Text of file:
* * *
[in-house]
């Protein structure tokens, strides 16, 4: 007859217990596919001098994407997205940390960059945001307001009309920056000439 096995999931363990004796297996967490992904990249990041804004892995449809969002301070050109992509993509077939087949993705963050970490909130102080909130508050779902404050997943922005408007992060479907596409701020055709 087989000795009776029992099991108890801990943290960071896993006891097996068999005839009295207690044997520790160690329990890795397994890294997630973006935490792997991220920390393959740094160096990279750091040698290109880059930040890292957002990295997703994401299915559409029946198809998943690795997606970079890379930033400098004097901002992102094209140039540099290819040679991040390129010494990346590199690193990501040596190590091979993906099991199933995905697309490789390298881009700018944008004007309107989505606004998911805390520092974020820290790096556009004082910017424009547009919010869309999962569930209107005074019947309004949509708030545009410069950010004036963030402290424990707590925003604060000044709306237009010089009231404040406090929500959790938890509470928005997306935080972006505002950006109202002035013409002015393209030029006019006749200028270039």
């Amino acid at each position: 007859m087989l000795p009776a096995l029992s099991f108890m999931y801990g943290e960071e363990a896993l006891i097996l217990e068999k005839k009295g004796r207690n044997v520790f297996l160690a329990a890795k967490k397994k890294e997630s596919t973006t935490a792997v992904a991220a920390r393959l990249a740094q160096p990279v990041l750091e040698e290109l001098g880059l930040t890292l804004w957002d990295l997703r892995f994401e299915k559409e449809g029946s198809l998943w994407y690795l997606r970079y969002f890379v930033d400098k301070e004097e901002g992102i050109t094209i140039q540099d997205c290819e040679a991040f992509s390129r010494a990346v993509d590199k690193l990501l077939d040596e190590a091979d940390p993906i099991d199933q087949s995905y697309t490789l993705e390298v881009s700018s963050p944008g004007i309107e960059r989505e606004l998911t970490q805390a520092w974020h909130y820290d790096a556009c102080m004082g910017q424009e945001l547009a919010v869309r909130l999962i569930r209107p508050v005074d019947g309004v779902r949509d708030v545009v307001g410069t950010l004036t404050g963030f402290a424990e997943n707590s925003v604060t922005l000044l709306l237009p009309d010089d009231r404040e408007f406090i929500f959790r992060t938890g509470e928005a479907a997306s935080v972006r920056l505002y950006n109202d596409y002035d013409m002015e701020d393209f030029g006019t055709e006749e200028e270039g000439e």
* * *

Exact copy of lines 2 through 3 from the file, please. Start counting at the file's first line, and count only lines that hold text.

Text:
């Protein structure tokens, strides 16, 4: 007859217990596919001098994407997205940390960059945001307001009309920056000439 096995999931363990004796297996967490992904990249990041804004892995449809969002301070050109992509993509077939087949993705963050970490909130102080909130508050779902404050997943922005408007992060479907596409701020055709 087989000795009776029992099991108890801990943290960071896993006891097996068999005839009295207690044997520790160690329990890795397994890294997630973006935490792997991220920390393959740094160096990279750091040698290109880059930040890292957002990295997703994401299915559409029946198809998943690795997606970079890379930033400098004097901002992102094209140039540099290819040679991040390129010494990346590199690193990501040596190590091979993906099991199933995905697309490789390298881009700018944008004007309107989505606004998911805390520092974020820290790096556009004082910017424009547009919010869309999962569930209107005074019947309004949509708030545009410069950010004036963030402290424990707590925003604060000044709306237009010089009231404040406090929500959790938890509470928005997306935080972006505002950006109202002035013409002015393209030029006019006749200028270039």
């Amino acid at each position: 007859m087989l000795p009776a096995l029992s099991f108890m999931y801990g943290e960071e363990a896993l006891i097996l217990e068999k005839k009295g004796r207690n044997v520790f297996l160690a329990a890795k967490k397994k890294e997630s596919t973006t935490a792997v992904a991220a920390r393959l990249a740094q160096p990279v990041l750091e040698e290109l001098g880059l930040t890292l804004w957002d990295l997703r892995f994401e299915k559409e449809g029946s198809l998943w994407y690795l997606r970079y969002f890379v930033d400098k301070e004097e901002g992102i050109t094209i140039q540099d997205c290819e040679a991040f992509s390129r010494a990346v993509d590199k690193l990501l077939d040596e190590a091979d940390p993906i099991d199933q087949s995905y697309t490789l993705e390298v881009s700018s963050p944008g004007i309107e960059r989505e606004l998911t970490q805390a520092w974020h909130y820290d790096a556009c102080m004082g910017q424009e945001l547009a919010v869309r909130l999962i569930r209107p508050v005074d019947g309004v779902r949509d708030v545009v307001g410069t950010l004036t404050g963030f402290a424990e997943n707590s925003v604060t922005l000044l709306l237009p009309d010089d009231r404040e408007f406090i929500f959790r992060t938890g509470e928005a479907a997306s935080v972006r920056l505002y950006n109202d596409y002035d013409m002015e701020d393209f030029g006019t055709e006749e200028e270039g000439e």